5 Pragmatic Applications of Embedding an Education Wide Focus on Wellbeing

Susan Carter and Andersen, Cecily

Key Concepts

  • Educational contexts communities play a role in supporting wellbeing development in conjunction with academic development.
  • Wellbeing requires a whole educational contexts approach where wellbeing is embedded in educational context policies, curriculum, structures and practices, and as a shared responsibility of all stakeholders.

Guiding question

  • How is wellbeing enacted and embedded?


Street art of a love heart
Figure 5.1 Photograph by Jon Tyson on unsplash


Given that almost all children attend school or an educational setting (e.g.,  early childhood centre) at some time during their lives, school and educational setting communities now have an unprecedented opportunity to play a role in supporting wellbeing development in conjunction with academic development. A whole-school or educational setting approach to student wellbeing promotion calls for student wellbeing approaches that are embedded in an education wide focus in policies, curriculum, structures and practices, and as a shared responsibility of all stakeholders (McCallum & Price, 2016). How do we best do this and take into account the diversity of our school or educational setting communities, while supporting and including people? In order to further a positive and proactive approach to promoting wellbeing in educational settings, this Chapter will explore pragmatic applications of embedding an education wide focus on wellbeing.


Key Question

 Before exploring approaches to wellbeing, take a moment to consider your own context. How is wellbeing represented within the context’s policies, structures, practices, curriculum and pedagogy?

Approaches to wellbeing

The wellbeing of children and young people remains a concern both nationally and internationally, with an increasing focus of wellbeing policy, programs, and teacher professional development (Anderson & Graham,2016). Supporting wellbeing is now central to the business of educational contexts. However, as Barry, Clarke and Dowling (2017) note, the challenge for educational contexts and education system leaders lies in integrating evidence-based approaches that promote children and young people’s social and emotional wellbeing and staff wellbeing, and that are sustainable and embedded into the everyday practice of educational contexts. Approaches to wellbeing can be categorised as: positive psychology approaches; health and physical approaches; social and emotional learning approaches; character development and values approaches; relational approaches; and an inclusive approaches as shown in the Growing Inclusive Wellbeing model.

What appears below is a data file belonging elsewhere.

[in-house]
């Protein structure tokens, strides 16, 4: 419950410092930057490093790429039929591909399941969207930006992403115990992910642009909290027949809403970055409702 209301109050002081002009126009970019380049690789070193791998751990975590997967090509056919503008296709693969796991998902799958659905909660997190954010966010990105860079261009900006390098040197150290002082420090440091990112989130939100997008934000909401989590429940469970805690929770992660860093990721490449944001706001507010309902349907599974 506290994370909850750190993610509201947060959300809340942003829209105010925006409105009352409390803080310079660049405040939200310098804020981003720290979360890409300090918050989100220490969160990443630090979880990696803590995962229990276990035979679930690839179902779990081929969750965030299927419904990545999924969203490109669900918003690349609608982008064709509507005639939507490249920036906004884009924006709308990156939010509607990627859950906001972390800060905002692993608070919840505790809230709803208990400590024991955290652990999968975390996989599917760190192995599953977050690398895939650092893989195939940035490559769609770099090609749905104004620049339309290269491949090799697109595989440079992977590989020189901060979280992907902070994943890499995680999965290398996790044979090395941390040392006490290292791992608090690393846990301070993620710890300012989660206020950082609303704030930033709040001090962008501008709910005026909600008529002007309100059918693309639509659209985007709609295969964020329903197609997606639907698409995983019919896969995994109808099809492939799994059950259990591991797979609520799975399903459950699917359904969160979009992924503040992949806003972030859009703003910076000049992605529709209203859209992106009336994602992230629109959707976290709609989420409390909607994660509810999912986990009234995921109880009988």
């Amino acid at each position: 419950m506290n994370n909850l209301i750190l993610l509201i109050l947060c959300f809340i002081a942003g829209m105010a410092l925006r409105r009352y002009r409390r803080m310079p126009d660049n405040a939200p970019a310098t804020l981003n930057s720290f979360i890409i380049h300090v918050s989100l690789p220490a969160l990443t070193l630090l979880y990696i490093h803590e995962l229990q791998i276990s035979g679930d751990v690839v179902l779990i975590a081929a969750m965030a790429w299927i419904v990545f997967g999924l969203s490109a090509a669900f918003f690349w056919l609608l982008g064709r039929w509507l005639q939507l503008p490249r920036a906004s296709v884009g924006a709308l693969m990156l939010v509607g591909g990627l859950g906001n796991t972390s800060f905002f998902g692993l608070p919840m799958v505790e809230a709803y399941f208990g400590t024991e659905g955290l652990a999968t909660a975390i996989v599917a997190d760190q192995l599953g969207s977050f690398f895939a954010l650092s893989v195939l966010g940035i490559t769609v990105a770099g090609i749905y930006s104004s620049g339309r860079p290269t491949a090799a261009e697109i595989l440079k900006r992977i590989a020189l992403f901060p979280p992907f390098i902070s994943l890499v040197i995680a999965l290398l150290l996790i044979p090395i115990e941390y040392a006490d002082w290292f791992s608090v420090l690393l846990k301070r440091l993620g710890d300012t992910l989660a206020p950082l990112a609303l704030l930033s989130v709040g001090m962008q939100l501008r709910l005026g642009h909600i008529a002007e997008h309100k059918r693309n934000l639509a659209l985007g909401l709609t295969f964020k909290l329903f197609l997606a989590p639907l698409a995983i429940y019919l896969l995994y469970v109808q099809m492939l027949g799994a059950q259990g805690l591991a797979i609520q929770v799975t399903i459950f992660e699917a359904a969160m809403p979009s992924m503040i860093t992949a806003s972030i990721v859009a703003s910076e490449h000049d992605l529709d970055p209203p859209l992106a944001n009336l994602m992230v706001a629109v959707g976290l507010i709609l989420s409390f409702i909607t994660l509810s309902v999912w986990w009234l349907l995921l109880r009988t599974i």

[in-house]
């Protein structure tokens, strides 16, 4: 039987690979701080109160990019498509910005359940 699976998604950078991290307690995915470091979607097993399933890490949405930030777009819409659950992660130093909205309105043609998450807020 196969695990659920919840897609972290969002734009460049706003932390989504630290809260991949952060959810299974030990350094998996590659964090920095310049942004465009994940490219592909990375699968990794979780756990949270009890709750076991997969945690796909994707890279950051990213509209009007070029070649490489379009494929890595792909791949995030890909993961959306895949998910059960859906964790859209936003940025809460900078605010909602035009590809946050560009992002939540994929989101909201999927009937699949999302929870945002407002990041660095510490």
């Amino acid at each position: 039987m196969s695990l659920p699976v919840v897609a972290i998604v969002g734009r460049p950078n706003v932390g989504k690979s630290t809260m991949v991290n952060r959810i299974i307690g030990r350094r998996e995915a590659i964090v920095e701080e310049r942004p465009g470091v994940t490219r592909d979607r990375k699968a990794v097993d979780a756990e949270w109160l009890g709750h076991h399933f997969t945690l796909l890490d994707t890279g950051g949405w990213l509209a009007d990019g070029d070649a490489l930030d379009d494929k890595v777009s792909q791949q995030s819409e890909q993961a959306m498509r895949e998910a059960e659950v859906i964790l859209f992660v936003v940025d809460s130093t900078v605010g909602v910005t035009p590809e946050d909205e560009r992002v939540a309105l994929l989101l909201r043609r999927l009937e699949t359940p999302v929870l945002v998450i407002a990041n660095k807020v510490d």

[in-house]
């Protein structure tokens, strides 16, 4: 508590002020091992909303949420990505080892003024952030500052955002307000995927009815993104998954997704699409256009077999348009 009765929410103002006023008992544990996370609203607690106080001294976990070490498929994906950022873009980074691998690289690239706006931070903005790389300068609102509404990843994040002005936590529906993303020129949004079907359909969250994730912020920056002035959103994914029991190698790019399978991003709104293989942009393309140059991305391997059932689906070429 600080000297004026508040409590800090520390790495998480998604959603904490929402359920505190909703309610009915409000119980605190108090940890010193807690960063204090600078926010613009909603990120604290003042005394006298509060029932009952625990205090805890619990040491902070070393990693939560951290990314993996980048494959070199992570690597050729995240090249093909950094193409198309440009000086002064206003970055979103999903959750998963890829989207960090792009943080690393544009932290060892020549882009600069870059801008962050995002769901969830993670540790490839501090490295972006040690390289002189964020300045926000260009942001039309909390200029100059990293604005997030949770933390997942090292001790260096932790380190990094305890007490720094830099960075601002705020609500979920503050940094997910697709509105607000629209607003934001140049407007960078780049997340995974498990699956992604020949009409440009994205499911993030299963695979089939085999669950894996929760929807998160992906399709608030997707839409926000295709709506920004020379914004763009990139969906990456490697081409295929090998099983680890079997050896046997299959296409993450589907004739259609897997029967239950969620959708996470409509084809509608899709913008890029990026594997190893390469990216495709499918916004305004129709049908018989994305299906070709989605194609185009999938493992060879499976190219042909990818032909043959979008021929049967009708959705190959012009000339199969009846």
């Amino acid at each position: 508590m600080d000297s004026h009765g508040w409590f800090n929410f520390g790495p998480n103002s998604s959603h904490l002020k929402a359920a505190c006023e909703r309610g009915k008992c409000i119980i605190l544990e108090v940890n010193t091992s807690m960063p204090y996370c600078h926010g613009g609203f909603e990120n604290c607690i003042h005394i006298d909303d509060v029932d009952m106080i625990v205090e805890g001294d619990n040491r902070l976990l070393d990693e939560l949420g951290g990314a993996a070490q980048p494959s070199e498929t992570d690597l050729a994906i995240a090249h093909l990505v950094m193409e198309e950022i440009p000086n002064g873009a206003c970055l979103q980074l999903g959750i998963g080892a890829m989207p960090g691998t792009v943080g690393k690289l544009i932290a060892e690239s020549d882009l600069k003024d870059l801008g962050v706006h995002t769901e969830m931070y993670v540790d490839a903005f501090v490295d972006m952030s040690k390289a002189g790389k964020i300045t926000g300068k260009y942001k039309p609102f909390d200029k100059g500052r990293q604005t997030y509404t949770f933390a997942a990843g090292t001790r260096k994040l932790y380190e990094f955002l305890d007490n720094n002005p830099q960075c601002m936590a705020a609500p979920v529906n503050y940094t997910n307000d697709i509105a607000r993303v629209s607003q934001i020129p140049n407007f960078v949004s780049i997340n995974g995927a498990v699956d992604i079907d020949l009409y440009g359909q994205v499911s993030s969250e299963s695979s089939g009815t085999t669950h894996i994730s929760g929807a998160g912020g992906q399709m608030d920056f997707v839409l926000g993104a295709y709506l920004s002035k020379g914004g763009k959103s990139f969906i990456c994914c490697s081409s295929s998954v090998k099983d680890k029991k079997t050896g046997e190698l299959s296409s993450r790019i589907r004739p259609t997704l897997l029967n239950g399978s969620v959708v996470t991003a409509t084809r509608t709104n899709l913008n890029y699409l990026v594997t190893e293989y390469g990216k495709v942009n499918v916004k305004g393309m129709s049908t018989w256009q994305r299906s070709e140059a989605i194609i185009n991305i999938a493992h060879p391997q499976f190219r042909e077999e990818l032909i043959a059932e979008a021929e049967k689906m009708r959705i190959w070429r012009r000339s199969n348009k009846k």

Positive psychology approaches

There has been a rapid growth in positive psychology approaches within educational communities, resulting in a number of associated practices now making their way into educational classrooms and settings all over the world (Ciarrochi, Atkins, Hayes, Sahdra & Parker, 2016). Positive psychology approaches focus on promoting optimal functioning and wellbeing by utilising “psychological discourse and its offshoot school-based training programs, which stress happiness, self-improvement and wellbeing” (Reveley, 2016, p.538).  Positive discourse approaches promote a conscious reflexive subjectivity; a focus on self and self-regulation; the use of creative ‘psychological flexibility’; and ‘mindfulness’; as a means to wellbeing (Revelely, 2016; Kashdan, 2010).Burckhardt, Manicavasagar, Batterham, and Hadzi-Pavlovic (2016) proport a viewpoint that such positive psychological approaches to wellbeing  are more productive, in that emphasis is placed on  prevention and early intervention, rather than reactive intervention in response to “maladaptive emotion regulation strategies that correlate with poor wellbeing” {e.g., depression, anxiety} (p.41).


Emerging from these approaches are a wide range of strategies that can be used within school communities to reduce distress, manage stress, improve mental health and wellbeing.

  • Programs developing skills in assertiveness, decision making, coping, relaxation, confidence, organisation and persistence, in addition to cognitive reframing (Waters, 2011).